– Last season, the UTSA pass defense averaged giving up a touchdown pass once every 24.0 pass attempts on first down, 27.4 pass attempts on second down and only 9.8 pass attempts on third down
– The UTSA pass defense was fourth best in the conference in the percentage of passes within their red zone that went for a touchdown, while they were second best in the conference in the 2014 season
– In the last three season, the UTSA offense has not averaged more than 26 points per game in a season.
– Last season, the UTSA defense averaged allowing almost 34 points per game, while the average for the two previous season was around 26 points per game
– Over the past three seasons, UTSA has not had a positive turnover margin in a single season


Over the past three seasons, the UTSA offense had relied more and more on its ground game, however, over that same period, the running game had placed no higher than sixth in the conference in scoring touchdowns on the ground. Additionally, the team placed eleventh and nine in the conference in yards per carry over the past two years. That means up to this point, the UTSA offense had been relying more and more on a below average run game.

While the running game has been somewhat pedestrian, the passing game hasn’t done much better. Over the past three years, the the Roadrunner quarterbacks threw almost as many interceptions as touchdown passes (touchdowns: 37, interceptions: 36).  Additionally, over the same three seasons, they have had only one year where the completion percentage was over 60-percent. To top it off, last season, only one touchdown pass was thrown in the first quarter in twelve game.

Because neither the run game nor the passing game generated much offense, the team was able to score many points over the past three years. That will not fare well with an offensive-minded Pac-12 opponent.

The run defense for UTSA has not been that bad. They seem to limit the number of big play against them. In fact, UTSA had been first or tied for first in the conference in allowing the fewest number of runs that go beyond ten yards over the past three seasons.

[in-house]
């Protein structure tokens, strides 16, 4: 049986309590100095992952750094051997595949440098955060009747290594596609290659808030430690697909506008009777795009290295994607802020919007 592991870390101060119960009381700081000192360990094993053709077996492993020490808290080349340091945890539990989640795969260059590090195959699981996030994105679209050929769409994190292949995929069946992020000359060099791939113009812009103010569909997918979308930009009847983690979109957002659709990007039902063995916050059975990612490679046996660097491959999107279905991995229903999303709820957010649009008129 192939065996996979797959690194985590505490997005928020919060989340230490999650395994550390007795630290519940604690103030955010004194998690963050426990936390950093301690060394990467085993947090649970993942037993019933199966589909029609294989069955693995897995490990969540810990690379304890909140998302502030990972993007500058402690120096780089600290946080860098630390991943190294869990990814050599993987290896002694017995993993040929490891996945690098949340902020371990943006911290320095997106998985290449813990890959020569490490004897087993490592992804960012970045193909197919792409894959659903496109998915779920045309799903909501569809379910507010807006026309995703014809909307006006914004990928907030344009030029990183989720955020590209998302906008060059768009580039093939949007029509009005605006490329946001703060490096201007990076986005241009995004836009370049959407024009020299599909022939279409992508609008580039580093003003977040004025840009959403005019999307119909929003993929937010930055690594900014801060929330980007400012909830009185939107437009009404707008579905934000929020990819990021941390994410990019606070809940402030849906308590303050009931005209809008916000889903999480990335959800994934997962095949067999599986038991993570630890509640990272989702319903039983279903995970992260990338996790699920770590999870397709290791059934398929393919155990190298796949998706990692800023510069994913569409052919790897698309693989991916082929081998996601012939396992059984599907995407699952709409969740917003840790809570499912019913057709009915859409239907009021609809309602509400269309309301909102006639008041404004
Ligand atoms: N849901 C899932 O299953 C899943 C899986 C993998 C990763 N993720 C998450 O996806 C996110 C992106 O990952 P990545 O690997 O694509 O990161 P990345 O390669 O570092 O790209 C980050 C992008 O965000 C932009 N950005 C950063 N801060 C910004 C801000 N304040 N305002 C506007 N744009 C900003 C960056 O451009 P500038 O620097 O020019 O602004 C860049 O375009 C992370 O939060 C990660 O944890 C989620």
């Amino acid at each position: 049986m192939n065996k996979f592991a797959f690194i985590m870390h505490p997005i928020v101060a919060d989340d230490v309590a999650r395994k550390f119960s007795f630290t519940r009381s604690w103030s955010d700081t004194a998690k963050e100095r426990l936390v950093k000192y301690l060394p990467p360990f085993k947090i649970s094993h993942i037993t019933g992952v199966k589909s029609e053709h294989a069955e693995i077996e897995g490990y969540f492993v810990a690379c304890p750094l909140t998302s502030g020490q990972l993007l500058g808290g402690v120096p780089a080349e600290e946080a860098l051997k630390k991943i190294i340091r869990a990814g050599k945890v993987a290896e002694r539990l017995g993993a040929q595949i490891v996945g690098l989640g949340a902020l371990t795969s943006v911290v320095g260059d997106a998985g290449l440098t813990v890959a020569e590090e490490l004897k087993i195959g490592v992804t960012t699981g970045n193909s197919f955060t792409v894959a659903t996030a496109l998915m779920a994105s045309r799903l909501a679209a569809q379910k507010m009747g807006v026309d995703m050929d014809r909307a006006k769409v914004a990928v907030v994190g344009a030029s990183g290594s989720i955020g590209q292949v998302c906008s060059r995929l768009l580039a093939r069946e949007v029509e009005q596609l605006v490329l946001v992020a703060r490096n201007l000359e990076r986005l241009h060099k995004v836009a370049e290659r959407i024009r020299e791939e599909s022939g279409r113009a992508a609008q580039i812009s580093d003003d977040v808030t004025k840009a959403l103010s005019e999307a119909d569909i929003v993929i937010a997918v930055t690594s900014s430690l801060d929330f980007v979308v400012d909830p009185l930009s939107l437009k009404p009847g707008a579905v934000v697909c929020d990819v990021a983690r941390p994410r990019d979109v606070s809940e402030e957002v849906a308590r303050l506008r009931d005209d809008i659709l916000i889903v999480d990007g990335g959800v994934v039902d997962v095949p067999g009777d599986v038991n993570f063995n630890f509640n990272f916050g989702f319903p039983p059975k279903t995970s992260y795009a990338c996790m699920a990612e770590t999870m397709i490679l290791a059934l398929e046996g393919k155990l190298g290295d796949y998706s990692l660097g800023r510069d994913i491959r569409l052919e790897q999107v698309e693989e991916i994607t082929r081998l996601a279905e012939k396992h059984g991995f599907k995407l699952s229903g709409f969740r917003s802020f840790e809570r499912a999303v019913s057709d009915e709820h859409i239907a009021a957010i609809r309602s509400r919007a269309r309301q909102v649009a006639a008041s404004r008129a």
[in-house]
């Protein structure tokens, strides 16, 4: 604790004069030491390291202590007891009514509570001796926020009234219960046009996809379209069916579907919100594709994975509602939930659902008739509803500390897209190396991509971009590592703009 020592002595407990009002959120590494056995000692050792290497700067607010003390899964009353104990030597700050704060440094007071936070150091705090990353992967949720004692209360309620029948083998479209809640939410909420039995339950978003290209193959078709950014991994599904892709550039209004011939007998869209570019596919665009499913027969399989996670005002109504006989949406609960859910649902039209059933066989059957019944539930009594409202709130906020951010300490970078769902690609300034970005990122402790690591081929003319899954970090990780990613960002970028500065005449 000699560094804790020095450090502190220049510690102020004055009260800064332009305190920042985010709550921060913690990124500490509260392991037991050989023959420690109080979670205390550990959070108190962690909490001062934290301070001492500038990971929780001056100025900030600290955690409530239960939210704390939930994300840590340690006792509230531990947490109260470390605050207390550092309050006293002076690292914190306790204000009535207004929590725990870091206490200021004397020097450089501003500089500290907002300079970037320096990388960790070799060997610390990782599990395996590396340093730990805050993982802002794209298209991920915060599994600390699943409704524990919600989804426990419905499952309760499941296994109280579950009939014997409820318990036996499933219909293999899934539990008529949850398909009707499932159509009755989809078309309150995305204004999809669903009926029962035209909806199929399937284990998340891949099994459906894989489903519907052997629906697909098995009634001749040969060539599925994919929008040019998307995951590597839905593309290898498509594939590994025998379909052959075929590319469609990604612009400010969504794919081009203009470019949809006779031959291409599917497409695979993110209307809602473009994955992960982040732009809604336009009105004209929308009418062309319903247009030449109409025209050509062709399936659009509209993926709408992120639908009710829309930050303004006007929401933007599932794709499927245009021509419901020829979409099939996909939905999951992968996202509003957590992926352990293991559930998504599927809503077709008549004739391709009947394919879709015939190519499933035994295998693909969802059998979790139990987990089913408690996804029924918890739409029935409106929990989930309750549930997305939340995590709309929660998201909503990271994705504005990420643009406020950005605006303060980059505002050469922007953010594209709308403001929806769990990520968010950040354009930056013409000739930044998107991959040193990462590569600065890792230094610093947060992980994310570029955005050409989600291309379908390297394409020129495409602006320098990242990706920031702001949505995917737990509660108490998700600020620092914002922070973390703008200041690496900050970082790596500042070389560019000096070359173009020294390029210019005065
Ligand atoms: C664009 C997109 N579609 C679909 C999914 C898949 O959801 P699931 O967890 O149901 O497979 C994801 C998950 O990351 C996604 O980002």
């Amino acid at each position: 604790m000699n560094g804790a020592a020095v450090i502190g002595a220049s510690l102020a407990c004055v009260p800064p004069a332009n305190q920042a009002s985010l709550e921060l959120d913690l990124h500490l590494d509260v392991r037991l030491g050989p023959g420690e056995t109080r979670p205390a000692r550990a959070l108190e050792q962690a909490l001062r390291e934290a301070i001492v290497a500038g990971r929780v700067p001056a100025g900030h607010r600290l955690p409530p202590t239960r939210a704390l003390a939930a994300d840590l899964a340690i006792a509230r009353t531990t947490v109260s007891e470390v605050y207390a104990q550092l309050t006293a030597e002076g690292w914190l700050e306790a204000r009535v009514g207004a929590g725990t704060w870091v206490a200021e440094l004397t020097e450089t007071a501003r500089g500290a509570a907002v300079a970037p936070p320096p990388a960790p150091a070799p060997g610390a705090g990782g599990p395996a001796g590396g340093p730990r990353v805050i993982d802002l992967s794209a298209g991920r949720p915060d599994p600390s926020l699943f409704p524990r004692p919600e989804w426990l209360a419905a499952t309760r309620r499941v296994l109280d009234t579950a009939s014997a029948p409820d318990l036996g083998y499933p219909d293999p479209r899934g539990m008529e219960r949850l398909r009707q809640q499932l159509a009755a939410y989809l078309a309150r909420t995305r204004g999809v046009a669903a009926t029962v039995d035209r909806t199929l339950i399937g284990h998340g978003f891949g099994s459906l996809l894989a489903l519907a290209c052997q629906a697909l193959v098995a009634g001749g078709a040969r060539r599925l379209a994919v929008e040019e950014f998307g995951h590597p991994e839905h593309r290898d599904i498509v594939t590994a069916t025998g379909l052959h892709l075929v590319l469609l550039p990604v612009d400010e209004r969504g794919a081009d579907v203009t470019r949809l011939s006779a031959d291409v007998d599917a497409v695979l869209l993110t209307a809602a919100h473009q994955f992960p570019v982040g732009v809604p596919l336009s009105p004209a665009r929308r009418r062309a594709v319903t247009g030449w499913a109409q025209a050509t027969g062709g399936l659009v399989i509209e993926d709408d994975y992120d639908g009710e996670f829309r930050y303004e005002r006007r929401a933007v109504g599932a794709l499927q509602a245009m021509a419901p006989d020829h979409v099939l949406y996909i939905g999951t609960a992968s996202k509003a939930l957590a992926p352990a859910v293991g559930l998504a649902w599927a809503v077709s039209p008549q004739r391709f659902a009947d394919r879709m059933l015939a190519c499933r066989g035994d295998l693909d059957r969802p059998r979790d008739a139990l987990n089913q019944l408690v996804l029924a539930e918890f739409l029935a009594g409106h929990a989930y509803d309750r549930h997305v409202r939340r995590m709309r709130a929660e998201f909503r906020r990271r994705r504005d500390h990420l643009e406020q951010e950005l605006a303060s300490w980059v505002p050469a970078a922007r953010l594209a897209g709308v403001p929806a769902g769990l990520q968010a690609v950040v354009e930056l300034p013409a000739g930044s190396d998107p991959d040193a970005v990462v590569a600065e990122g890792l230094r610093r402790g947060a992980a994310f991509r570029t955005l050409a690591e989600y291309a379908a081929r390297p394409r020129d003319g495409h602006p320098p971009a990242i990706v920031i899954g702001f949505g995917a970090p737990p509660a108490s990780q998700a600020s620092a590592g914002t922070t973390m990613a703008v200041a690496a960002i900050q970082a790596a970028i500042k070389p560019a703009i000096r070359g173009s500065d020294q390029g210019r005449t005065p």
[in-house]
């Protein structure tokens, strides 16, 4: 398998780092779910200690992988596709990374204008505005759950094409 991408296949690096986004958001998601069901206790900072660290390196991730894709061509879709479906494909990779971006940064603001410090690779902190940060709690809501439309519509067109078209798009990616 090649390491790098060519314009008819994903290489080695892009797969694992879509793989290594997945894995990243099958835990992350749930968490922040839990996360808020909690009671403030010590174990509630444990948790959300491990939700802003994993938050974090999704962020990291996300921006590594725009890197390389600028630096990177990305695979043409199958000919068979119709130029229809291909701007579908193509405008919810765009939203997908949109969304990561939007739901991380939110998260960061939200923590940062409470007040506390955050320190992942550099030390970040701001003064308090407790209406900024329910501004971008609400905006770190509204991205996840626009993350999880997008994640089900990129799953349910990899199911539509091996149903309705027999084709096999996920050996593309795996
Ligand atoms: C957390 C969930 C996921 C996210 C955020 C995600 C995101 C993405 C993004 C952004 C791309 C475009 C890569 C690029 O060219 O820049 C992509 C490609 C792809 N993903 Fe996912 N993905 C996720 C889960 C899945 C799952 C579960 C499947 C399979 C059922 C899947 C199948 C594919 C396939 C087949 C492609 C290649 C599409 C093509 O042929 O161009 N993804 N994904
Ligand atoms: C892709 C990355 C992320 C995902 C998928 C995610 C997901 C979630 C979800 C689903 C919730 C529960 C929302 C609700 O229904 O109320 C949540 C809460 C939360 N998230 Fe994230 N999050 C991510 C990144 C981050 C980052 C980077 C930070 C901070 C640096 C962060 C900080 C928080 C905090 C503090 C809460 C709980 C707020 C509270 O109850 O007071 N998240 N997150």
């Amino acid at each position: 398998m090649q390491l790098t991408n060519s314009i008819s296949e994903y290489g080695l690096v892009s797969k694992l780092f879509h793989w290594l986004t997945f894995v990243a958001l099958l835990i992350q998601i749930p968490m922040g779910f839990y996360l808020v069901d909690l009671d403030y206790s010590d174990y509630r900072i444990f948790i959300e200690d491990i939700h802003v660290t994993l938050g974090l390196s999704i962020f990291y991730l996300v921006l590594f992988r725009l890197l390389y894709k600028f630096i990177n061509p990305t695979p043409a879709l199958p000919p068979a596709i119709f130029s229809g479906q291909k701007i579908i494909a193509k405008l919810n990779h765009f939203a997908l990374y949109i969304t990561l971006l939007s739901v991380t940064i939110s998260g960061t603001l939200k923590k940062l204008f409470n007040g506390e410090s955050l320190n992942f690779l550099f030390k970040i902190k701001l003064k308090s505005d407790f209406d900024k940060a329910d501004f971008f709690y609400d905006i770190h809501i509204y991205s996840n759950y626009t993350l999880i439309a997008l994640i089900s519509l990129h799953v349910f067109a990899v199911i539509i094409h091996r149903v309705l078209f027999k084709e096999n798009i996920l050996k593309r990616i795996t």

Even though the UTSA run defense held its own, it appeared that by the fourth quarter the defense may have worn down a bit, allowing over 40-percent of the rushing touchdowns to be scored then, along with an average of 4.72 yards per carry.

Non-conference foes have been brutal against the UTSA pass defense. In the past three seasons, non-conference opponents have thrown 25 touchdown passes against only four interceptions. Another troubling statistic is that over the past three seasons, the average yard per pass attempt against the UTSA pass defense increased each year (2013-6.8, 2014-7.3, 2015-8.1).

It’s interesting that where it appears that the UTSA run defense may have softened by the fourth quarter last year, the pass defense seemed to get a little better. Additionally, where the run defense did a good job of limiting longer plays, the pass defense was not as effective as they were tied for eleventh place in the conference last year in the number of pass completions they allowed to go beyond ten yards.

Clearly on paper, the Roadrunners of the University of Texas San Antonio do not appear to be a threat to the Devils on either side of the ball. The only place they seem to excel is in limiting the number of big run plays against them. For this reason, the game should be a warm up for the Devils in getting ready for games against Trojans and Bruins on the horizon.

About Gary Doran

Gary Doran

Gary graduated from ASU many years ago. After careers working in banking, finance and the financial administration of academic research funding, he is now interested in utilizing his passion for numbers towards two things he thoroughly loves; Arizona State University and college football. He is looking forward to finding the “stories” buried within the numbers on a football stat sheet. He has gone to ASU football games all the way back to the days of Frank Kush and the WAC. He has been married to an amazing ASU graduate for almost forty years, and they currently live in Ventura, CA. Although this may disqualify him from talking football, he and his wife enjoy the practice of yoga and dancing the Argentine Tango. Ole!